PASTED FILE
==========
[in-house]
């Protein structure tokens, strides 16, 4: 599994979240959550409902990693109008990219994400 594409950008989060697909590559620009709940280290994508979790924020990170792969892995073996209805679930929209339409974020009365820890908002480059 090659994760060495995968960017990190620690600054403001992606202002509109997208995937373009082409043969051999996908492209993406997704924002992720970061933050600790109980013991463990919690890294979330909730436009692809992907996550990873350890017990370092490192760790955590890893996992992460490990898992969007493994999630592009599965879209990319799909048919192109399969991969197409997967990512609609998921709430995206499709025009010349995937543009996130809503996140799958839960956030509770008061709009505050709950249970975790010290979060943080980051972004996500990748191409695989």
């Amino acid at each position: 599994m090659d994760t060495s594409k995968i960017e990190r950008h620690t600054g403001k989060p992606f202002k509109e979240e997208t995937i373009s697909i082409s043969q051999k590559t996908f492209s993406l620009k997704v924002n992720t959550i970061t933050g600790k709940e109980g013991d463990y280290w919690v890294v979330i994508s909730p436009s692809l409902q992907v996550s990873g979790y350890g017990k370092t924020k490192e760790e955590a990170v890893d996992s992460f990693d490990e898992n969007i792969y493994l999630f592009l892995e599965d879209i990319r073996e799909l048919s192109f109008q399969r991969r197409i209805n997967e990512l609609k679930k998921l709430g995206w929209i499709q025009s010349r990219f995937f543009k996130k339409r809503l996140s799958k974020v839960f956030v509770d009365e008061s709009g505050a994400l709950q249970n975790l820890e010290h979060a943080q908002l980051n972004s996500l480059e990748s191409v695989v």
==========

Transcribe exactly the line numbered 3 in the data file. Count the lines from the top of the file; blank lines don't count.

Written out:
């Amino acid at each position: 599994m090659d994760t060495s594409k995968i960017e990190r950008h620690t600054g403001k989060p992606f202002k509109e979240e997208t995937i373009s697909i082409s043969q051999k590559t996908f492209s993406l620009k997704v924002n992720t959550i970061t933050g600790k709940e109980g013991d463990y280290w919690v890294v979330i994508s909730p436009s692809l409902q992907v996550s990873g979790y350890g017990k370092t924020k490192e760790e955590a990170v890893d996992s992460f990693d490990e898992n969007i792969y493994l999630f592009l892995e599965d879209i990319r073996e799909l048919s192109f109008q399969r991969r197409i209805n997967e990512l609609k679930k998921l709430g995206w929209i499709q025009s010349r990219f995937f543009k996130k339409r809503l996140s799958k974020v839960f956030v509770d009365e008061s709009g505050a994400l709950q249970n975790l820890e010290h979060a943080q908002l980051n972004s996500l480059e990748s191409v695989v």